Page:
transport system on July 7 killing 52 people and injuring 700, followed two weeks later by four attempted bombings did more than just spread, death destruction and fear.
They forced the Labour government to re-think its anti-terrorist legislation The plan to give police unprecedented powers to hold suspected terrorists without charge or trial for 90 days was considered an attack on human rights by critics and was rejected by the House of Commons. Many believe it deviates from the principle of habeas corpus – the right to be charged or freed.
Labour MP Emily Thornberry said: “Our criminal justice system is based on the idea that we make mistakes and if it wasn’t based on this idea we wouldn’t need trials. Police would just arrest people and put them in jail straight away but of course police officers make mistakes”. Civil rights activists blasted the proposals. Ninety days in the high security Belmarsh prison is the equivalent of three months hard labour without charge or trial, many believe.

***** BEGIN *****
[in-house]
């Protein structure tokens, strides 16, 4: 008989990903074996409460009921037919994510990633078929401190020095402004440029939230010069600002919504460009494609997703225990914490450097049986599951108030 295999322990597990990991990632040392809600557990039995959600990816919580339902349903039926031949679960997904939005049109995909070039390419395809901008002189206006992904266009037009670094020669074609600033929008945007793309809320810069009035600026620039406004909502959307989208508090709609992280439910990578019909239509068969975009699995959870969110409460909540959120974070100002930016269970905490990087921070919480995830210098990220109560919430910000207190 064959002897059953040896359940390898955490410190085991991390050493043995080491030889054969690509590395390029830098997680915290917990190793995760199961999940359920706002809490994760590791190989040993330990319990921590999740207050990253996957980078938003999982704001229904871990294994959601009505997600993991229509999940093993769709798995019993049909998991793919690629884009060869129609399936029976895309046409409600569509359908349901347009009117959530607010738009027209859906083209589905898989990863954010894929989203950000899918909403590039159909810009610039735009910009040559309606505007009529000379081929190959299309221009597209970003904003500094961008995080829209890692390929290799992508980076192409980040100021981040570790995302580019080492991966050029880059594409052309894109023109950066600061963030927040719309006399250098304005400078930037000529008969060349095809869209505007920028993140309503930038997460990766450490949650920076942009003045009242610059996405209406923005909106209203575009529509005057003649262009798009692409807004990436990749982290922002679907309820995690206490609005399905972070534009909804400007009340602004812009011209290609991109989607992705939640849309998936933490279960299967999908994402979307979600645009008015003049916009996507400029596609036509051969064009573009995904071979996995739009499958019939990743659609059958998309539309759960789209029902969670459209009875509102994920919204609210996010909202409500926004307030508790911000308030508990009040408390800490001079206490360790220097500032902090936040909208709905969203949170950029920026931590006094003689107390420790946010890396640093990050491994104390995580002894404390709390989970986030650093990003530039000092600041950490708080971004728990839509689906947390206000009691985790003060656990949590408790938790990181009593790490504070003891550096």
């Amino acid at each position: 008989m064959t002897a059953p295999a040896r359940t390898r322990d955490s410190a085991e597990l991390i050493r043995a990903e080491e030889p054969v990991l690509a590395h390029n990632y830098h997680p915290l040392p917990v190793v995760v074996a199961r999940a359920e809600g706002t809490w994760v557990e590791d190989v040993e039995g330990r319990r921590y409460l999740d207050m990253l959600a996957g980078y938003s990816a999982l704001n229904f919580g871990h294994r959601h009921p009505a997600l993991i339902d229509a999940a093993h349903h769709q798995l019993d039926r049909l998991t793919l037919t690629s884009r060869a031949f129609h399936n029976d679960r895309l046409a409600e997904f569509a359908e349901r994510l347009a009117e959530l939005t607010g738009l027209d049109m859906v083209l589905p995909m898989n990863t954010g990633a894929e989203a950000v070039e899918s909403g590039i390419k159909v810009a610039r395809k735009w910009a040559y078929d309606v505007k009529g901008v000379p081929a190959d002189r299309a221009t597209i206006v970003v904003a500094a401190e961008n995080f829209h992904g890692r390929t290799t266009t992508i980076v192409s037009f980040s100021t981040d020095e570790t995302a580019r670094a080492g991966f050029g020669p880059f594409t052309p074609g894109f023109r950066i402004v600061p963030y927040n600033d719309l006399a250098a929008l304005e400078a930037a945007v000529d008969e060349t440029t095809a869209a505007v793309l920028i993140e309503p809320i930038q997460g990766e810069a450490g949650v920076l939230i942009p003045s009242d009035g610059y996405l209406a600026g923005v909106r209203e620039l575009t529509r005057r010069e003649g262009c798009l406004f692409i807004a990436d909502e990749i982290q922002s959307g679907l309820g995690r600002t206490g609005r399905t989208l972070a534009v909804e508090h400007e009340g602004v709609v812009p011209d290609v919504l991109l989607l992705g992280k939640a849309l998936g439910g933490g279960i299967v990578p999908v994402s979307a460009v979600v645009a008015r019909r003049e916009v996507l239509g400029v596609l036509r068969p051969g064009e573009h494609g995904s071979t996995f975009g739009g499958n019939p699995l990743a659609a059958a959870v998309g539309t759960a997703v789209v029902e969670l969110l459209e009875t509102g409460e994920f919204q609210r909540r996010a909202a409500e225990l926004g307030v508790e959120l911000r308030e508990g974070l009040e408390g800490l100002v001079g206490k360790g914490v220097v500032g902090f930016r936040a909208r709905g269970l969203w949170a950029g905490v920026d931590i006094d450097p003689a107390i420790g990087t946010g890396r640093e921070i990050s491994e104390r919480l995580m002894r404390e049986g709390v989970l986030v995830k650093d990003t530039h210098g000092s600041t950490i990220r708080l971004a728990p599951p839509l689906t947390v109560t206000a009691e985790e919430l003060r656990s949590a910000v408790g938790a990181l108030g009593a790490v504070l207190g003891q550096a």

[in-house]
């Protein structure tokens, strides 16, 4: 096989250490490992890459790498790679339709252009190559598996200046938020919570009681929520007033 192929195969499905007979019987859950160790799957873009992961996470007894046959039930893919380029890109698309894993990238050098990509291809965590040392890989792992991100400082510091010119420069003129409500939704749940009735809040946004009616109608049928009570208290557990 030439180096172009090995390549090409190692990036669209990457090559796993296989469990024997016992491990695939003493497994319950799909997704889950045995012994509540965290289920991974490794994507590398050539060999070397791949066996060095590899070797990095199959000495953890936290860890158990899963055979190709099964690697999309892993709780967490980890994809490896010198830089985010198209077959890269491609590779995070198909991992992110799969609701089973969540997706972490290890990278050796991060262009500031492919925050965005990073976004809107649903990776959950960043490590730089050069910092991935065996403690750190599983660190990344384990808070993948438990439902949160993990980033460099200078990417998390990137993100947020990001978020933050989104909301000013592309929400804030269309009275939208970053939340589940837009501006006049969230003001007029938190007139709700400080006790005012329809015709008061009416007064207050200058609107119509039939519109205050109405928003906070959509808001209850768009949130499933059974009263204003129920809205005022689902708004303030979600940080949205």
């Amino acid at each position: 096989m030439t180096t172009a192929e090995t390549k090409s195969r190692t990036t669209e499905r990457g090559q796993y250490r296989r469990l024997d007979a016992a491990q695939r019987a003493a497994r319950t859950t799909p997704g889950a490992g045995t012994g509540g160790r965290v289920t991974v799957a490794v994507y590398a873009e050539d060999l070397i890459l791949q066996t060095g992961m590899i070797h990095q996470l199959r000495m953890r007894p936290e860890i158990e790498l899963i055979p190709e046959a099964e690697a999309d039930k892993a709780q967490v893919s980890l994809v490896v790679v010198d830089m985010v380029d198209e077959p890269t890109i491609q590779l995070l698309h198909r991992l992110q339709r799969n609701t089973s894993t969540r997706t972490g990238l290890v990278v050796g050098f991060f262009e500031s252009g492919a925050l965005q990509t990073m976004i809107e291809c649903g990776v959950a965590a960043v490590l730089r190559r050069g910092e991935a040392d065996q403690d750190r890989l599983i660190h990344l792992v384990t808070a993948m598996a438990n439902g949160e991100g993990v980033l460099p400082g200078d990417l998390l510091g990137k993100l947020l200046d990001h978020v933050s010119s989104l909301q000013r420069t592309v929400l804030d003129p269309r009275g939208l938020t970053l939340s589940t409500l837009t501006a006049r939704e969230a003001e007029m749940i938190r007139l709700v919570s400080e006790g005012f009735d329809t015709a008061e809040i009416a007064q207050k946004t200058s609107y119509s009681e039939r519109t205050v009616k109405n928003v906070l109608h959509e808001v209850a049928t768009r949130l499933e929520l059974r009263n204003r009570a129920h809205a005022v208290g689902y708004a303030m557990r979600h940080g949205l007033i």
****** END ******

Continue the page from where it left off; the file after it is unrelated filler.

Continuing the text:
Civil rights lawyer Michael Mansfield said: “You are kept in high security, harsh conditions in Belmarsh and it’s been shown in the past that those conditions led to physical and mental detrioration. In those circumstances there are very high risks that we are going to go back to the days of false confession”.
The proposal to extend the detention time from 14 to 90 days came from the police as they say that is the time they need to investigate complex cases.
Bob Milton is a former Metropolitan Police commander.
“The investigation dosen’t start until we actually arrest the terrorist. We can uncover a lot more evidence in the addresses, we have to decrypt the computers, we have to do overseas inquiries, we have to translate documents it’s quite difficult to do that in 14 days,” he said.
The government and police having lost the vote must now come to terms with the what the House wanted – 28 days detention without charge for terrorist suspects.